Redpath proposed an additional amendment allowing earmarked fundraising to be counted towards the LPPA’s obligation. Goldstein opposed stating that this would defeat the whole purpose of LPPA having significant skin in this game. This amendment was defeated.

Sarwark- Y
Goldstein- Y
Hagan- Y
Redpath- Y
Vohra- Y
Mattson- Y
Lark- Y

Bolded motion passed.

This entry was posted in Libertarian Party and tagged on by .

About Caryn Ann Harlos

Caryn Ann Harlos is a paralegal residing in Castle Rock, Colorado and presently serving as the Communications Director for the Libertarian Party of Colorado, Colorado State Coordinator for the Libertarian Party Radical Caucus, as well as Region 1 Representative on the Libertarian National Committee. Articles posted should NOT be considered the opinions of the LPCO, LPRC, or LNC nor always those of Caryn Ann Harlos personally. Caryn Ann's goal is to provide information on items of interest and (sometimes) controversy about the Libertarian Party and minor parties in general not to necessarily endorse the contents.

19 thoughts on “Libertarian Party National Committee: Executive Committee Meeting on Ballot Access for Pennsylvania

  1. George Phillies

    Thanks for the excellent summary.

    The meeting struck me as being more discouraging than the written description. Your mileage may vary. The LNC needed to have a plan set up on this, four years ago. Instead the prior LNC debated really critical issues, for example if Starchild should be addressed as “Mister Starchild”. As usual, Alicia Mattson makes good points on fiscal realism, notably that petition drives keep costing much more than expected.

    “Olsen asked the Treasurer how the cash flow would work. There is about $73,000 in unrestricted cash with about $12,000 to be taken out for the website redesign project. Illinois petitioning starts on Tuesday with a $50,000 encumbrance. ”

    A little math says that they have about $10,000 of the $62,000 to be encumbered, with Connecticut still incoming. On the other hand, there are four months of budget surplus yet to be accumulated on this, plus anything positive that comes out of NatCon. On the third hand, there are other states beyond, not to mention possible overruns in Illinois or PA. The meaning of the recent PA court decision is unclear.

  2. Caryn Ann Harlos Post author

    ==Thanks for the excellent summary.==

    Thank you George. Your encouragement means a great deal to me.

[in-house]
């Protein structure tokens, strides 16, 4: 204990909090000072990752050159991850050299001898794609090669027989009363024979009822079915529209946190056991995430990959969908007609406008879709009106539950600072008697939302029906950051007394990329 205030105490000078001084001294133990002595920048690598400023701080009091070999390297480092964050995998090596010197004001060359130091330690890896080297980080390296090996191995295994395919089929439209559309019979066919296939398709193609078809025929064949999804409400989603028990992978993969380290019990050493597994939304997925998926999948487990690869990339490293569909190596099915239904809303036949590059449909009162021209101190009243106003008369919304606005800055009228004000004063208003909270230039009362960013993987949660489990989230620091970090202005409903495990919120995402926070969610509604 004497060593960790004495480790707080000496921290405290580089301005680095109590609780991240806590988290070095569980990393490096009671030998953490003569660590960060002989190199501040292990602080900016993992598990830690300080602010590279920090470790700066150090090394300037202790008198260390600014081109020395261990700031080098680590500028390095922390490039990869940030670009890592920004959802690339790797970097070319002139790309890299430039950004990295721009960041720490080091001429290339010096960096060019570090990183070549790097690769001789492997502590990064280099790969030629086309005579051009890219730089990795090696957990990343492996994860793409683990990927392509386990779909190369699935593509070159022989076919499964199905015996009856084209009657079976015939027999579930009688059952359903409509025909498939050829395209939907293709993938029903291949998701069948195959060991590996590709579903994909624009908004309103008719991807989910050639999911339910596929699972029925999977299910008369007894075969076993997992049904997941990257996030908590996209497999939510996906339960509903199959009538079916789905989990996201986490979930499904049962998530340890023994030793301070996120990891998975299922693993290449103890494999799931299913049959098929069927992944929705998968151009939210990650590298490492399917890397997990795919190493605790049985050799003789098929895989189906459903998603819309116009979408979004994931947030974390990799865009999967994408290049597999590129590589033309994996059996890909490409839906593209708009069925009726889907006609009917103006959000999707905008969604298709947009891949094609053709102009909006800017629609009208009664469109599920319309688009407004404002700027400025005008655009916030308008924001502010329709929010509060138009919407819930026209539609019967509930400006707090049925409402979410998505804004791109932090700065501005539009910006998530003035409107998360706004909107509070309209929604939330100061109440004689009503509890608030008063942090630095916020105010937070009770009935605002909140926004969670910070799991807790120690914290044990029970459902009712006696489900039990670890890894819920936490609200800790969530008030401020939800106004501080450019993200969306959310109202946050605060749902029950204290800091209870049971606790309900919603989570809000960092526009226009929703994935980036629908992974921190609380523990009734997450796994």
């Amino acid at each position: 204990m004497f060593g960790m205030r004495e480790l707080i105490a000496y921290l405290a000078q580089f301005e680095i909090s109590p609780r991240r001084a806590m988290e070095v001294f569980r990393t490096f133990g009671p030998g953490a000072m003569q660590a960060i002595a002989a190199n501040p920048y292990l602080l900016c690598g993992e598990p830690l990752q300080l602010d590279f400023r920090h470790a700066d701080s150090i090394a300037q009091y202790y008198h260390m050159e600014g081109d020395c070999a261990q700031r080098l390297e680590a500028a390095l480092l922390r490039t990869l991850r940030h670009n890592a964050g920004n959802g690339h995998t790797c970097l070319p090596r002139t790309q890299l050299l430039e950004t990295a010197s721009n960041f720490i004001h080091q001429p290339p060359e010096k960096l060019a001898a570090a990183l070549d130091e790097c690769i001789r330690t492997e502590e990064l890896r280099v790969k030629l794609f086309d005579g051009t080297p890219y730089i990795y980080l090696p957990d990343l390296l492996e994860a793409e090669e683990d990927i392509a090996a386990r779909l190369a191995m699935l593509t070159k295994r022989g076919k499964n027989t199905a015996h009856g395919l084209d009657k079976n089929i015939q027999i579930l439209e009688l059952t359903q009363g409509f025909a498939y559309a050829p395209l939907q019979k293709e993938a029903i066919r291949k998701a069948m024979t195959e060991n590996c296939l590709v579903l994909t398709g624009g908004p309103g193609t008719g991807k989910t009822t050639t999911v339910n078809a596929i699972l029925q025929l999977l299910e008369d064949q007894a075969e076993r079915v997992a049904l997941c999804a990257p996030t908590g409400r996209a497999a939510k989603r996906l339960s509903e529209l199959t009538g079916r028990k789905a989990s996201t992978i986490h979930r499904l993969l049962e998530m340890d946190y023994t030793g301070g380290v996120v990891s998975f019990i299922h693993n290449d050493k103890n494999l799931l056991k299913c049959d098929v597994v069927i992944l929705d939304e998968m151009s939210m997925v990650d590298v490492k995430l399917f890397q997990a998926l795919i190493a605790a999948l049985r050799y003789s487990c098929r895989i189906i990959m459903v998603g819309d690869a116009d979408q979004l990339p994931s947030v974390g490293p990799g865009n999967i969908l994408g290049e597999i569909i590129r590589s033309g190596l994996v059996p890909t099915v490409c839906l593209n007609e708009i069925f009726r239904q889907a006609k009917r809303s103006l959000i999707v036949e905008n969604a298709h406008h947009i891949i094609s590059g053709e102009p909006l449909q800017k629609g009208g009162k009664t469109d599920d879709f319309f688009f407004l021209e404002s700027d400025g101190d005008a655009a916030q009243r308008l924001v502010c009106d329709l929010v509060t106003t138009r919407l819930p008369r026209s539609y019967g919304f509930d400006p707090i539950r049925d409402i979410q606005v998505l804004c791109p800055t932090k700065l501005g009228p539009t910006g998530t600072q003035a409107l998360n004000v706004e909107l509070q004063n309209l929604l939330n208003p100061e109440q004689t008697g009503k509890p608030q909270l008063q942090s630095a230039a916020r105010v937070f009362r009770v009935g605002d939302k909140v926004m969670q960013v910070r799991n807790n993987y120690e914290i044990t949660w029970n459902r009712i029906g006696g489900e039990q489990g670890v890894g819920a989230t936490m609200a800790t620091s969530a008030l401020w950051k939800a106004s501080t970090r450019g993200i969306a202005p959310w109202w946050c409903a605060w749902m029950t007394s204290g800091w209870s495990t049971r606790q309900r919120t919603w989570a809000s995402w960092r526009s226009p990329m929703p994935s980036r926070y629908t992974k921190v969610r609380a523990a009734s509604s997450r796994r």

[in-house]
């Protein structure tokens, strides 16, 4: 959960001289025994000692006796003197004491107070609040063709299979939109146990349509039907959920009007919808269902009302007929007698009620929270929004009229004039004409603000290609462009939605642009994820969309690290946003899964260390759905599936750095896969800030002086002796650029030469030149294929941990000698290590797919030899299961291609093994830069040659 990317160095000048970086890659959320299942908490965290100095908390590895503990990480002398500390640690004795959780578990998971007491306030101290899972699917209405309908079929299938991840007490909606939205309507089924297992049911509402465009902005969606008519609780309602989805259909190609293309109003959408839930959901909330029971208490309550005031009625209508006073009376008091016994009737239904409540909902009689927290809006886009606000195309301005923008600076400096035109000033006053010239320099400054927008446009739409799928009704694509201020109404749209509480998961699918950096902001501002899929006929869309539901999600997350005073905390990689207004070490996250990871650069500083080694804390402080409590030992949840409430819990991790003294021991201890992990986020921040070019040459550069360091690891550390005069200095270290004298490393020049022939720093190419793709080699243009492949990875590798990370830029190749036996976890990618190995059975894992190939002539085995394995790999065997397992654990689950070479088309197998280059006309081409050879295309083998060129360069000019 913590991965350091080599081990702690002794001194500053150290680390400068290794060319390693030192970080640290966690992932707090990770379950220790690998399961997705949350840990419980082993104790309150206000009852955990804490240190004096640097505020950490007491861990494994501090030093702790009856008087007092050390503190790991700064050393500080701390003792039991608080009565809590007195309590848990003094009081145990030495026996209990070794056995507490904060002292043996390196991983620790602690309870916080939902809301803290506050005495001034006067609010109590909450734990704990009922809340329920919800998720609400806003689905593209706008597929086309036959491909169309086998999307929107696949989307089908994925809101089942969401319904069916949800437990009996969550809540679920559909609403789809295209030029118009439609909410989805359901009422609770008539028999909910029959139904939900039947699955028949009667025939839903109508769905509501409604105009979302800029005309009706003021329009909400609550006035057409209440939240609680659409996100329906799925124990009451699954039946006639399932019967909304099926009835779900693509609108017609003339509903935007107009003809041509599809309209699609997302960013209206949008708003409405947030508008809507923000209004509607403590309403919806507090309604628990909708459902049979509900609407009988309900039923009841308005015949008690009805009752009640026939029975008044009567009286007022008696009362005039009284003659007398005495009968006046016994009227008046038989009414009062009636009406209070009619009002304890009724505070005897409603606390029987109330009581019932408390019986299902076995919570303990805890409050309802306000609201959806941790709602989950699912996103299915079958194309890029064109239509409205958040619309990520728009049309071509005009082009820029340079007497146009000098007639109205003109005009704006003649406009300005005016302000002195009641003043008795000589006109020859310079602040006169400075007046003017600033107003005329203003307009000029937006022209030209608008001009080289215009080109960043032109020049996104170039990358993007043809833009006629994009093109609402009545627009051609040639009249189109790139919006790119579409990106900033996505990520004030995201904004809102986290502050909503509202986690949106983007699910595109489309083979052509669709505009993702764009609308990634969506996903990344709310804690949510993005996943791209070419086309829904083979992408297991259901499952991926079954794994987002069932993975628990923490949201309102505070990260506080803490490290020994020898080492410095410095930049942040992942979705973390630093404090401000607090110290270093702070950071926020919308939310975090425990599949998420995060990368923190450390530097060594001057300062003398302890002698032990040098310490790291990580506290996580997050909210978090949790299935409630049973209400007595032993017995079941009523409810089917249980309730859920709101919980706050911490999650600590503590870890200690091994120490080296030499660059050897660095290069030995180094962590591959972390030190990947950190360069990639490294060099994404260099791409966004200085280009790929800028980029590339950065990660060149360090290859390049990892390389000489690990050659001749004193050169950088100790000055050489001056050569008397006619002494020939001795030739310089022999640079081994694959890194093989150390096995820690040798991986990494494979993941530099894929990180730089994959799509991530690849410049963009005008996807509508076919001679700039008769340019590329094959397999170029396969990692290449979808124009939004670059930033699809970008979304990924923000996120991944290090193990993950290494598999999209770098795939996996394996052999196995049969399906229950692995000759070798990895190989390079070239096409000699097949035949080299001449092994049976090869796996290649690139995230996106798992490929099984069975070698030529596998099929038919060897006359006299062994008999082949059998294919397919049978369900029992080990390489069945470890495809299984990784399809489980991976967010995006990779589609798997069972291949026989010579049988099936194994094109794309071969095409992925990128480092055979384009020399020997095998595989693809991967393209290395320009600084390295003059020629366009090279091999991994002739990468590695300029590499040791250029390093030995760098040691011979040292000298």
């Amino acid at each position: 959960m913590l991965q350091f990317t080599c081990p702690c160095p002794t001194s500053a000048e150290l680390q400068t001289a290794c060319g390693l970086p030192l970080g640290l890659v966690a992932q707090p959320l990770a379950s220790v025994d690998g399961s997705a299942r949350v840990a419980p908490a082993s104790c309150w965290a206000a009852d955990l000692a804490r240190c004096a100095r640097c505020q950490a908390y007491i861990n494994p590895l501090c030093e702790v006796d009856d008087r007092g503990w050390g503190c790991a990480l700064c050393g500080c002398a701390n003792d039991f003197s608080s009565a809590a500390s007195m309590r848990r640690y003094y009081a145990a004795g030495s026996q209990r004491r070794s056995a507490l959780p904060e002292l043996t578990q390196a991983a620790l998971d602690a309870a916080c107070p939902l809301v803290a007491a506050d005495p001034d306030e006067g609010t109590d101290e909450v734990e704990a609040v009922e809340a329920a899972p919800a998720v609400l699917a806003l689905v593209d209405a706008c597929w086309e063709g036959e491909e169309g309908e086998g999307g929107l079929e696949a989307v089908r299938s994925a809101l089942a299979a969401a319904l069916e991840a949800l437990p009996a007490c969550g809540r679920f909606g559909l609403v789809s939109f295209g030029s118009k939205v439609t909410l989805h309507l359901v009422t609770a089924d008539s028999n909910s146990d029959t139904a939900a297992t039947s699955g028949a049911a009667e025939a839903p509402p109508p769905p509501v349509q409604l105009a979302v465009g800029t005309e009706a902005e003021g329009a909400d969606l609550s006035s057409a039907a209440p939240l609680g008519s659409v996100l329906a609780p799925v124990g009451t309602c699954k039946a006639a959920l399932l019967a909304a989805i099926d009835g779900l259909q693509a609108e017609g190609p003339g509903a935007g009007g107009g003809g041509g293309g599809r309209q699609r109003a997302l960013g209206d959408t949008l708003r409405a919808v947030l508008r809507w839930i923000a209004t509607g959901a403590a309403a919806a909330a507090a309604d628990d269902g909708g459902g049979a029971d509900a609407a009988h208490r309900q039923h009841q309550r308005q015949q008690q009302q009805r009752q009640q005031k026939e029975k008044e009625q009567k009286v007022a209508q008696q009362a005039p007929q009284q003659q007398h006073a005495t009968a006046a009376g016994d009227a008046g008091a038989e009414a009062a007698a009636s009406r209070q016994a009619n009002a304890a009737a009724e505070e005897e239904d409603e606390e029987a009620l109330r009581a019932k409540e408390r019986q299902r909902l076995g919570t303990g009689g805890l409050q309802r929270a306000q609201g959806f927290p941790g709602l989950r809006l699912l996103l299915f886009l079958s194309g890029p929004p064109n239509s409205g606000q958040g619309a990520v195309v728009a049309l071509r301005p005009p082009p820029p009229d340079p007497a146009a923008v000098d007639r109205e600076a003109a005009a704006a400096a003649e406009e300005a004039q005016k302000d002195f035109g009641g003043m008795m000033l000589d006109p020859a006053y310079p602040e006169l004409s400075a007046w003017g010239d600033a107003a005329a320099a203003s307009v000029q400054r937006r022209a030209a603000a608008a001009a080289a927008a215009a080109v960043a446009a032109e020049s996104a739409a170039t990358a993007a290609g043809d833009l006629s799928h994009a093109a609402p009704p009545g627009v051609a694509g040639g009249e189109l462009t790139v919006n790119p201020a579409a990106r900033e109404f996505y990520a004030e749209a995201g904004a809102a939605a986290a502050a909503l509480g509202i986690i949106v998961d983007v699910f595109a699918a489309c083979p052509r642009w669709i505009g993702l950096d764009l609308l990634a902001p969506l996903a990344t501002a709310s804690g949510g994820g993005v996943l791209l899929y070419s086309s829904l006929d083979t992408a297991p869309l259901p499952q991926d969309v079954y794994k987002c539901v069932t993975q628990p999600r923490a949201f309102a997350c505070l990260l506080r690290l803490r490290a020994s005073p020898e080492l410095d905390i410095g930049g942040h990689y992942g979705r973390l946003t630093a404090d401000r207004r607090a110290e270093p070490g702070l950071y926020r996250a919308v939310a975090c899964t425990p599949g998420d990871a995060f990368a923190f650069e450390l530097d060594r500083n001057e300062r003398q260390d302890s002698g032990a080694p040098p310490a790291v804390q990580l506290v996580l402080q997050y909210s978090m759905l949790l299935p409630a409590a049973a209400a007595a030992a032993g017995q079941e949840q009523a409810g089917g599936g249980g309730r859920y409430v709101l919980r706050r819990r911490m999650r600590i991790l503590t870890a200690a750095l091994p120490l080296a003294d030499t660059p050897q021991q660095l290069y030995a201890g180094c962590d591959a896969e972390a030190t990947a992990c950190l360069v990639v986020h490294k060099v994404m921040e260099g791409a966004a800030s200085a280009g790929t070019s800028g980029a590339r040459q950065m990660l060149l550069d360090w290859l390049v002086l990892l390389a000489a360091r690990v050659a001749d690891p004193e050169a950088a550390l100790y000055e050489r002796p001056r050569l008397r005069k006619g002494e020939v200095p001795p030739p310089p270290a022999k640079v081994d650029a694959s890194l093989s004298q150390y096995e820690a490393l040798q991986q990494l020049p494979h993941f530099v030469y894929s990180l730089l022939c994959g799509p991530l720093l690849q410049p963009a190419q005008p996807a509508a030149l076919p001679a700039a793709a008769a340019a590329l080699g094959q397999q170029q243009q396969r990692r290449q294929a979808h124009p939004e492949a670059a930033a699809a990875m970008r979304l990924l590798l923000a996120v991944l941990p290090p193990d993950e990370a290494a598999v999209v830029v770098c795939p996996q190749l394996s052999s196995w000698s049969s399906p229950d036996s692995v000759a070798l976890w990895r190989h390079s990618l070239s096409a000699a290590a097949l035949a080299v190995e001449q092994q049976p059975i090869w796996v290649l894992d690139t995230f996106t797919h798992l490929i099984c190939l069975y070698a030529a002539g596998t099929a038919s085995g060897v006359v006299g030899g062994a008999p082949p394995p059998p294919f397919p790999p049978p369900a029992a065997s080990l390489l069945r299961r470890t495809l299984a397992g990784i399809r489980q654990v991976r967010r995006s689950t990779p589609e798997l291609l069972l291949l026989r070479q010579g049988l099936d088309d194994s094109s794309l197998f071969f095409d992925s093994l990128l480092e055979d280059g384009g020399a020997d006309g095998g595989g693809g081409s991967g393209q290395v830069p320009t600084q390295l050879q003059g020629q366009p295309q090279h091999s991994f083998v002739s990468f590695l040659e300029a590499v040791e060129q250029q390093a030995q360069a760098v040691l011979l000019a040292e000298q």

3. Andy

    “George Phillies
    March 23, 2016 at 23:23
    Thanks for the excellent summary.

    The meeting struck me as being more discouraging than the written description. Your mileage may vary. The LNC needed to have a plan set up on this, four years ago. Instead the prior LNC debated really critical issues, for example if Starchild should be addressed as ‘Mister Starchild’. As usual, Alicia Mattson makes good points on fiscal realism, notably that petition drives keep costing much more than expected.”

    Petition drive prices could easily exceed the LNC ballot access budget this year due to competition with other petition drives that are happening around the country. Right now in California there are multiple statewide initiative petitions going on, some of which have gone up to $4 and $5 per signature (and this does not include overrides on top of this being paid out to petition coordinators).

    Another factor that could lead to the LP having to pay more than the LNC is expecting for ballot access is that the fact that they have delayed starting petition drives which could have already legally started in some states, like Connecticut (which they voted to allocate money for like 5 or 6 weeks ago, but which still has not started gathering signatures due to them taking time to round up their Electoral College slate and stand in candidates for President and Vice President) and Pennsylvania. The longer they delay starting the petition drives that need to be completed for 2016 ballot access the greater the likelihood of them going over budget will be.

  4. Dr. George Martin

    Same ‘ol stuff. LNC members delight in spending other people’s money. What’s the connection between LPPA and specific LNC members? Party “affiliates” should be responsible for their own expenses, with member fees proportionately assigned to pay the mostly non-performing staff. Joe Johnson’s (xLPCO) financial plan applies. Dunce caps and shamed faces in the corner for LNC members who voted to spend Web redesign fee … which could be done by a multitude of member techs (and certainly the responsibility of staff).
    If LNC is ever to be useful for the commonweal, it will have to gather all the various “third party” flags under the Libertarian banner–the only foreseeable way to challenge the entrenched despots of desperation that currently control our lives. LNC is trying to compete for VOTES in the same fashion as the two majors instead of gathering political guerillas to the principles of free choice in government.

  5. ATBAFT

    Approached for contributions for PA drive, I’ve taken a wait and see attitude. While I would vote for any of the LP candidates for Pres., I don’t necessarily want to petition for or financially support any of them until I see who wins the nomination in May. Frankly, several – if nominated – would be a complete embarrassment in trying to win over libertarian-leaning voters. Maybe this uncertainty as to whom the nominee will be is a detriment to ballot drives that begin before the nominating convention. If so, this is yet another reason for having the LP Presidential nominating conventions in the year prior to the election.